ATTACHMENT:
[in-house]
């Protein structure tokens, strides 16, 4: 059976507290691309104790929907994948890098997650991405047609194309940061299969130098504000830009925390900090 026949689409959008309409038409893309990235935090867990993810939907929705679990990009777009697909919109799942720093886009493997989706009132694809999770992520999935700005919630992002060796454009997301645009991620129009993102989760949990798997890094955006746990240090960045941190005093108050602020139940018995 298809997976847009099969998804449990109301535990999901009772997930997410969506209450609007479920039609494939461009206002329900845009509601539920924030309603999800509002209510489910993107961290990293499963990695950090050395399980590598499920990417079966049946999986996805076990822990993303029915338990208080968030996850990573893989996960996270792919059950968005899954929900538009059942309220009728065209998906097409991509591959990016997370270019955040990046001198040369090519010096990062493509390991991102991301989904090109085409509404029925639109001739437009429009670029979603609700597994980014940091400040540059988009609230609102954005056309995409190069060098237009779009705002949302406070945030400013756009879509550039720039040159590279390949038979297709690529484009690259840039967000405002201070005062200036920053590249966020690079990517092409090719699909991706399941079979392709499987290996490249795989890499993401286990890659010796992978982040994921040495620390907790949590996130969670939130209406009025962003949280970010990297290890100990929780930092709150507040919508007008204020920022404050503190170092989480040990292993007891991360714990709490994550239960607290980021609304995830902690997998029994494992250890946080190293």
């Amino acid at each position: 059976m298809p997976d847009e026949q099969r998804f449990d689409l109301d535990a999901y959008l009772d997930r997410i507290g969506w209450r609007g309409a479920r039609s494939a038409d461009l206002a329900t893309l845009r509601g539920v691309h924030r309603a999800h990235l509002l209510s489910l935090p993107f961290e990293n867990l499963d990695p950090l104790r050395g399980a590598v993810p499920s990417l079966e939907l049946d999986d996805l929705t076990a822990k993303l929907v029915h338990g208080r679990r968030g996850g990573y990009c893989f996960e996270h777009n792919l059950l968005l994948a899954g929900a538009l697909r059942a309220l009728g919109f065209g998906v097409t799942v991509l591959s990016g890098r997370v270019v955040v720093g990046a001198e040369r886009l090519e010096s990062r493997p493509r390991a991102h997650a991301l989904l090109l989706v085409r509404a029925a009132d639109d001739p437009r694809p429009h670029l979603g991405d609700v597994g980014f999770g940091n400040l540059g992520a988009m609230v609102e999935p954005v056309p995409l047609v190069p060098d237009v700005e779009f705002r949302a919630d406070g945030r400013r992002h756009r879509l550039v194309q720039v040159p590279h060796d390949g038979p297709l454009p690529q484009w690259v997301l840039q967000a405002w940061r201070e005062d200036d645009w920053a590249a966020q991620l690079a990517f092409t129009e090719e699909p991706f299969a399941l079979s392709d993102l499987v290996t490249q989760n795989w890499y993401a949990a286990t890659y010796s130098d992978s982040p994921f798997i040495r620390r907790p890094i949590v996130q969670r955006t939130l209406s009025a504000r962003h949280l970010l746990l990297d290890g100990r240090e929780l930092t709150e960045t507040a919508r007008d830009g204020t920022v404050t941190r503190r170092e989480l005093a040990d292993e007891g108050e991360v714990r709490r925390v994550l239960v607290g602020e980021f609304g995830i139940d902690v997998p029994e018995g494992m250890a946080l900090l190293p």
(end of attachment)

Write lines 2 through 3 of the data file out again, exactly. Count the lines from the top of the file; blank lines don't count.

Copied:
């Protein structure tokens, strides 16, 4: 059976507290691309104790929907994948890098997650991405047609194309940061299969130098504000830009925390900090 026949689409959008309409038409893309990235935090867990993810939907929705679990990009777009697909919109799942720093886009493997989706009132694809999770992520999935700005919630992002060796454009997301645009991620129009993102989760949990798997890094955006746990240090960045941190005093108050602020139940018995 298809997976847009099969998804449990109301535990999901009772997930997410969506209450609007479920039609494939461009206002329900845009509601539920924030309603999800509002209510489910993107961290990293499963990695950090050395399980590598499920990417079966049946999986996805076990822990993303029915338990208080968030996850990573893989996960996270792919059950968005899954929900538009059942309220009728065209998906097409991509591959990016997370270019955040990046001198040369090519010096990062493509390991991102991301989904090109085409509404029925639109001739437009429009670029979603609700597994980014940091400040540059988009609230609102954005056309995409190069060098237009779009705002949302406070945030400013756009879509550039720039040159590279390949038979297709690529484009690259840039967000405002201070005062200036920053590249966020690079990517092409090719699909991706399941079979392709499987290996490249795989890499993401286990890659010796992978982040994921040495620390907790949590996130969670939130209406009025962003949280970010990297290890100990929780930092709150507040919508007008204020920022404050503190170092989480040990292993007891991360714990709490994550239960607290980021609304995830902690997998029994494992250890946080190293």
């Amino acid at each position: 059976m298809p997976d847009e026949q099969r998804f449990d689409l109301d535990a999901y959008l009772d997930r997410i507290g969506w209450r609007g309409a479920r039609s494939a038409d461009l206002a329900t893309l845009r509601g539920v691309h924030r309603a999800h990235l509002l209510s489910l935090p993107f961290e990293n867990l499963d990695p950090l104790r050395g399980a590598v993810p499920s990417l079966e939907l049946d999986d996805l929705t076990a822990k993303l929907v029915h338990g208080r679990r968030g996850g990573y990009c893989f996960e996270h777009n792919l059950l968005l994948a899954g929900a538009l697909r059942a309220l009728g919109f065209g998906v097409t799942v991509l591959s990016g890098r997370v270019v955040v720093g990046a001198e040369r886009l090519e010096s990062r493997p493509r390991a991102h997650a991301l989904l090109l989706v085409r509404a029925a009132d639109d001739p437009r694809p429009h670029l979603g991405d609700v597994g980014f999770g940091n400040l540059g992520a988009m609230v609102e999935p954005v056309p995409l047609v190069p060098d237009v700005e779009f705002r949302a919630d406070g945030r400013r992002h756009r879509l550039v194309q720039v040159p590279h060796d390949g038979p297709l454009p690529q484009w690259v997301l840039q967000a405002w940061r201070e005062d200036d645009w920053a590249a966020q991620l690079a990517f092409t129009e090719e699909p991706f299969a399941l079979s392709d993102l499987v290996t490249q989760n795989w890499y993401a949990a286990t890659y010796s130098d992978s982040p994921f798997i040495r620390r907790p890094i949590v996130q969670r955006t939130l209406s009025a504000r962003h949280l970010l746990l990297d290890g100990r240090e929780l930092t709150e960045t507040a919508r007008d830009g204020t920022v404050t941190r503190r170092e989480l005093a040990d292993e007891g108050e991360v714990r709490r925390v994550l239960v607290g602020e980021f609304g995830i139940d902690v997998p029994e018995g494992m250890a946080l900090l190293p």